2013 Honda PCX150 First Ride

August 1, 2012
Frankie Garcia
Frankie Garcia
Associate Editor|Articles|Articles RSS

Competing in every discipline of motorcycle racing possible, when he isn't mastering his skill of social networking, the new kid will do just about anything to throw his leg over a bike and ride it until he simply cannot hold on anymore.

Two years ago Honda introduced its 2011 PCX125 scooter to the American market only a couple months after its worldwide launch. Smaller displacement scooters are usually brought to the USA a couple years after they are introduced. But someone at Honda must have known that the PCX scooter would be a hit. So can the PCX get better with the introduction of a 150 version? I am going to ruin the surprise early and simply say yes, but you’ll have to read more to find out why.

More power is easily noticeable compared to last years engine.
The bigger power plant now allows for the PCX to be highway legal.
(Top) More power is easily noticeable compared to last year’s engine at both high and low speeds. (Bottom) The bigger powerplant now allows the PCX to be highway legal.

For 2013 Honda brings back the successful PCX, but the scoot now carries an extra 25cc and Honda PCX150 moniker. Oh, and did I mention that it is now freeway capable?!?! With a top speed of 70 mph, the PCX keeps up at highway speeds without issue.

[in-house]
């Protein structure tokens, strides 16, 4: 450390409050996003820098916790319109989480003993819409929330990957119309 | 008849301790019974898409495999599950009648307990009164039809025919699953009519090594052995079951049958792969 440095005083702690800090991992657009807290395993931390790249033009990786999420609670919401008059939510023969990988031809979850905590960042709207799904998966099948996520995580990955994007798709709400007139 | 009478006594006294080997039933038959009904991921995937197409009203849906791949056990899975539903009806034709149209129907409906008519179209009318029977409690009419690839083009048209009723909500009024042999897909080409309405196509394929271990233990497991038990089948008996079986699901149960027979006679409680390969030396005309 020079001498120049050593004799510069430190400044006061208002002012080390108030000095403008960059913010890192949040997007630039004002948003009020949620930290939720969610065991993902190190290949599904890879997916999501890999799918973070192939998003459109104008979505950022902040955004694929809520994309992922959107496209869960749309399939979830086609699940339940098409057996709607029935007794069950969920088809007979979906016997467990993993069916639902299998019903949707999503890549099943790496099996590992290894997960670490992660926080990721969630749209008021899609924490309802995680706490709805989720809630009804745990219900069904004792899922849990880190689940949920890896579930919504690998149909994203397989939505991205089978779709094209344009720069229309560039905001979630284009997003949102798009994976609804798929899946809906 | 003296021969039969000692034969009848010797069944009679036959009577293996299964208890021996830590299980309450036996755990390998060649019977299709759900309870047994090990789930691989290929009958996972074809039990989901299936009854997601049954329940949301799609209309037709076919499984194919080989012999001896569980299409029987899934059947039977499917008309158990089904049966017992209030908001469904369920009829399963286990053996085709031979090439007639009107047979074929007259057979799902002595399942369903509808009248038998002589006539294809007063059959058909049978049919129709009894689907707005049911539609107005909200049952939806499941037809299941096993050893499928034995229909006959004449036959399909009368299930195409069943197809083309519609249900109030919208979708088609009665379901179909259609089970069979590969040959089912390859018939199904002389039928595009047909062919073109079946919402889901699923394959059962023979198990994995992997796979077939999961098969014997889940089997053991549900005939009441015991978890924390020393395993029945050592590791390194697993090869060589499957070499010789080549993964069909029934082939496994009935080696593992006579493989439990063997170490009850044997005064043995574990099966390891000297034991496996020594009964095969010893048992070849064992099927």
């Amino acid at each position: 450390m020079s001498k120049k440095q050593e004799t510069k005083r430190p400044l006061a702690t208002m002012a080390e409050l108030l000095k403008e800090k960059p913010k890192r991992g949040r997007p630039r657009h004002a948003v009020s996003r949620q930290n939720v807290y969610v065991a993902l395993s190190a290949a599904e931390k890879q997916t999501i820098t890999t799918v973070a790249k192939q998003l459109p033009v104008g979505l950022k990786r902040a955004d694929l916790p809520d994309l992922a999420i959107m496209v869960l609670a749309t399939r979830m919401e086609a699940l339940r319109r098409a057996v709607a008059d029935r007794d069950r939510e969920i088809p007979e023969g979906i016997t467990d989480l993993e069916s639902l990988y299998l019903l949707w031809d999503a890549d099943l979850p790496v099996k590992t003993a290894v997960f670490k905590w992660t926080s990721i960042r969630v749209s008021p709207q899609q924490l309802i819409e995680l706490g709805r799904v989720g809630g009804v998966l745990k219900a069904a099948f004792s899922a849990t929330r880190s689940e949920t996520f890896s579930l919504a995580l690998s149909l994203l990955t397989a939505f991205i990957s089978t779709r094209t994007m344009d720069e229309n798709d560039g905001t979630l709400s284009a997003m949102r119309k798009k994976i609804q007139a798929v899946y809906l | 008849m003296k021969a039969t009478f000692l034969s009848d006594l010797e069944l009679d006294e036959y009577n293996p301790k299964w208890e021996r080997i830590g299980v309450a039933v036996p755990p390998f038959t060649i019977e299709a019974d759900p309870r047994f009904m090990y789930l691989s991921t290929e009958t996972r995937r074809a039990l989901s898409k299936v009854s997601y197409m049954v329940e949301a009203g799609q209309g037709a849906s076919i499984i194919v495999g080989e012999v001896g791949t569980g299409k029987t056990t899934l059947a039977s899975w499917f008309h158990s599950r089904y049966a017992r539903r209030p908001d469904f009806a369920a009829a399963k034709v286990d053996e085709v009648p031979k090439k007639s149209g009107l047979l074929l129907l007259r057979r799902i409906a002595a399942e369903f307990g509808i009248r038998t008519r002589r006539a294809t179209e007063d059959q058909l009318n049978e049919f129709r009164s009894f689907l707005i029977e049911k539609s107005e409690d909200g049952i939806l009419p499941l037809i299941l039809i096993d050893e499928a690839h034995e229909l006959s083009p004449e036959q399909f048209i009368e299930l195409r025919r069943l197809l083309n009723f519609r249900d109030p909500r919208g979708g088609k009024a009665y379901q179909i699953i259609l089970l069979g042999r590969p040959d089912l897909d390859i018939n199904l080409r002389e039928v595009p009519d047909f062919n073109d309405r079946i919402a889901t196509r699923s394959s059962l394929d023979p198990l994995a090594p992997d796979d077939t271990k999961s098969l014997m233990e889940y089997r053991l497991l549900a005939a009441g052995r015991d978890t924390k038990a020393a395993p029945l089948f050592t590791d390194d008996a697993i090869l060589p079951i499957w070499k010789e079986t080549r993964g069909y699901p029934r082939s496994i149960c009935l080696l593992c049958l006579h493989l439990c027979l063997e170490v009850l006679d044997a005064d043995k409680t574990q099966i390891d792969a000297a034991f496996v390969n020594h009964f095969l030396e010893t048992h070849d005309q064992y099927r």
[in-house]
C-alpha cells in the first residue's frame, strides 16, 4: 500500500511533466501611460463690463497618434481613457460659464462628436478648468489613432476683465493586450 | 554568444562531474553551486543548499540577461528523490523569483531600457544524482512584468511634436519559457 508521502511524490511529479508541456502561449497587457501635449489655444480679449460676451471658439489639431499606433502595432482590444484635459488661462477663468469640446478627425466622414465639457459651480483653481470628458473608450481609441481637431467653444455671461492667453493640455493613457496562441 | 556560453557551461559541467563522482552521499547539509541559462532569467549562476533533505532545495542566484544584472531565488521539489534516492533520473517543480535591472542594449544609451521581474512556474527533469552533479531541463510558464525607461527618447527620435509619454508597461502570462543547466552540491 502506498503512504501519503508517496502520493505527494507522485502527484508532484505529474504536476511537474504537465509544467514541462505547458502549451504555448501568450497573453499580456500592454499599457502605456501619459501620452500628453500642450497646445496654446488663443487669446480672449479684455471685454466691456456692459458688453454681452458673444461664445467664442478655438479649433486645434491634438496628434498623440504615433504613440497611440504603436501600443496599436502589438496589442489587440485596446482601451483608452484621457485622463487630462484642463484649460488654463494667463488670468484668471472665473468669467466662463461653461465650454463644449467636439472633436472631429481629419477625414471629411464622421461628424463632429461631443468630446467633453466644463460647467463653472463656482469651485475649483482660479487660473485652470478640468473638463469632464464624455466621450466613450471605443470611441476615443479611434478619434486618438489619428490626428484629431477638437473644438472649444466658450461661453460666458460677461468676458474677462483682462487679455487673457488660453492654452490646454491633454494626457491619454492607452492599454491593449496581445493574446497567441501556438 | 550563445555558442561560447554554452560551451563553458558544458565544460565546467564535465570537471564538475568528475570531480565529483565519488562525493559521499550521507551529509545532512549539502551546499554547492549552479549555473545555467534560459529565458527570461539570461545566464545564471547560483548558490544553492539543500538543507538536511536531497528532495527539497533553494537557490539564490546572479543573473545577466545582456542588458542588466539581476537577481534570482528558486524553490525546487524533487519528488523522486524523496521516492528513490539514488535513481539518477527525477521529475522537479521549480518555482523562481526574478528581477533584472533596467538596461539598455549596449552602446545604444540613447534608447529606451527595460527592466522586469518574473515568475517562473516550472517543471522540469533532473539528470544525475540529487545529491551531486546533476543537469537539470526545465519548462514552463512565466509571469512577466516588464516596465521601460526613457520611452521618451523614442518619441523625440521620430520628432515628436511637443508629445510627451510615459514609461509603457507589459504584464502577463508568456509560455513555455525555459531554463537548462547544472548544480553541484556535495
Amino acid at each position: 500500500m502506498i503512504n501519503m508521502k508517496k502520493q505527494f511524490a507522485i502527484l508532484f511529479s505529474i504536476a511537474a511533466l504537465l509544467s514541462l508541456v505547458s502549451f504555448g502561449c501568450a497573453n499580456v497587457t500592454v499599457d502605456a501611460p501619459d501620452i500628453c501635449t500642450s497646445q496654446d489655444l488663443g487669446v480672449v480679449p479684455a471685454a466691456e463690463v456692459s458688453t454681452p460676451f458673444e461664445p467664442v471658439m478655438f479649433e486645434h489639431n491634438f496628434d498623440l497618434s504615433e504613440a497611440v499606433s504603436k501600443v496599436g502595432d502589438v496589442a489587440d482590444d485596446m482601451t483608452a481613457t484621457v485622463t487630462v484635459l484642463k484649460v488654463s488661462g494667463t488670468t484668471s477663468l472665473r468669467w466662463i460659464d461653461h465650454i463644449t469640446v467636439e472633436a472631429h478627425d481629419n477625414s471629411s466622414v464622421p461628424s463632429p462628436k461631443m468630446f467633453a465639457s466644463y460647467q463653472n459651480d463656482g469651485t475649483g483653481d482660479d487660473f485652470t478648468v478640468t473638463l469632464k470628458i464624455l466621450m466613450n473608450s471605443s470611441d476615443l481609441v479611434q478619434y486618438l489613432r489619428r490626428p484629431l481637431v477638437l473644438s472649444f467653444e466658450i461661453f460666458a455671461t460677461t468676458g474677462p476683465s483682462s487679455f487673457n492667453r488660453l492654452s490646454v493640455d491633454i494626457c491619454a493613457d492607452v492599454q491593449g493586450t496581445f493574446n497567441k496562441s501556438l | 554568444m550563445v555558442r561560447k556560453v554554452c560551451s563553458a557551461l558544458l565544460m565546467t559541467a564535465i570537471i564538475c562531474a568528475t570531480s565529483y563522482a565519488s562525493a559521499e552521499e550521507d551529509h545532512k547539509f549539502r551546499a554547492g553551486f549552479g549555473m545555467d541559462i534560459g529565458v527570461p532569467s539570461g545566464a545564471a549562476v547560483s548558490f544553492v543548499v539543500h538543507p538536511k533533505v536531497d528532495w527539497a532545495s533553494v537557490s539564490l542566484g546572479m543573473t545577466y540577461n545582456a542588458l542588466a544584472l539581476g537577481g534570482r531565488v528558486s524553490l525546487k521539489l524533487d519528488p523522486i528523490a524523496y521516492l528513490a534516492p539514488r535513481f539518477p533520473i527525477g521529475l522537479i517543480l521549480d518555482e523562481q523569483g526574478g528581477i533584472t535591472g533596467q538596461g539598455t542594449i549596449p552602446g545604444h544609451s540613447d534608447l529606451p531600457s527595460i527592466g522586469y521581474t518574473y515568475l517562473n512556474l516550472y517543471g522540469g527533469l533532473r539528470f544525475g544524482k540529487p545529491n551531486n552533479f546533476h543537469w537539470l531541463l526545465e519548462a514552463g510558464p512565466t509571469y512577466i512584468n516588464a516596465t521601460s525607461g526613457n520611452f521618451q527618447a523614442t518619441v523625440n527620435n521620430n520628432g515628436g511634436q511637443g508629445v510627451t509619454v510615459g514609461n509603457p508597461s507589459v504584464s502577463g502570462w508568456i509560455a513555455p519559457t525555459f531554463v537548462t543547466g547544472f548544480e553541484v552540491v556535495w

Honda touts its Enhanced Smart Power, a technology that helps provide the best engine performance while still remaining fuel efficient, to develop a scooter engine that is environmentally responsible yet still has superior performance. The liquid-cooled 150cc four-stroke engine also provides great efficiency at a claimed fuel economy of 102 mpg due to being lightweight and compact. Optimum fueling is provided by programmed-fuel injection, allowing it to adapt to various riding conditions. Low and mid-range power is also improved in the new engine with a newly developed belt drive design.

Compared to the previous 125cc engine, the 150cc powerplant uses an offset cylinder wall to reduce friction caused by contact between the new lightweight piston and cylinder wall. The sleeve uses minute spines on its outer surface to reduce oil consumption and improve cooling along with the redesigned radiator core. The engine’s V-Matic transmission has lost 20% of friction compared to the previous engine due to bearings exclusively designed to deal with the loads they receive individually.